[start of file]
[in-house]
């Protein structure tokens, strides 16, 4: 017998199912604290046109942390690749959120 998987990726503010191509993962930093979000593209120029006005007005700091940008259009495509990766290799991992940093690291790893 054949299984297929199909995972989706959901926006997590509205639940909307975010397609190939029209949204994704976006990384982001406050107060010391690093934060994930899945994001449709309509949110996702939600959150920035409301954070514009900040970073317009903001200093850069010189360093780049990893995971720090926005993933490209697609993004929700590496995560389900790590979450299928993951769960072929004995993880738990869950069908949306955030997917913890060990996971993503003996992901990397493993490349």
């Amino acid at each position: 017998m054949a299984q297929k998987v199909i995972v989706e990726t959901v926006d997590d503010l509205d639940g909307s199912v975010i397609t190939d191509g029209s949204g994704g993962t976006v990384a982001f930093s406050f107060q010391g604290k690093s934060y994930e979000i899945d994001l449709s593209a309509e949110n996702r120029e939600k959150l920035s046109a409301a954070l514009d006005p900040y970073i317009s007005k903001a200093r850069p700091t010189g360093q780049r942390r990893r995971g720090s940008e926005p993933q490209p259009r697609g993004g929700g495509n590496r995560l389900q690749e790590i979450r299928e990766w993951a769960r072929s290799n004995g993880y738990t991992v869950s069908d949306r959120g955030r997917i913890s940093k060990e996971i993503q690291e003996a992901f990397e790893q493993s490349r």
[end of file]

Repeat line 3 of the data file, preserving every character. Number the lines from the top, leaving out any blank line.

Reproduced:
């Amino acid at each position: 017998m054949a299984q297929k998987v199909i995972v989706e990726t959901v926006d997590d503010l509205d639940g909307s199912v975010i397609t190939d191509g029209s949204g994704g993962t976006v990384a982001f930093s406050f107060q010391g604290k690093s934060y994930e979000i899945d994001l449709s593209a309509e949110n996702r120029e939600k959150l920035s046109a409301a954070l514009d006005p900040y970073i317009s007005k903001a200093r850069p700091t010189g360093q780049r942390r990893r995971g720090s940008e926005p993933q490209p259009r697609g993004g929700g495509n590496r995560l389900q690749e790590i979450r299928e990766w993951a769960r072929s290799n004995g993880y738990t991992v869950s069908d949306r959120g955030r997917i913890s940093k060990e996971i993503q690291e003996a992901f990397e790893q493993s490349r």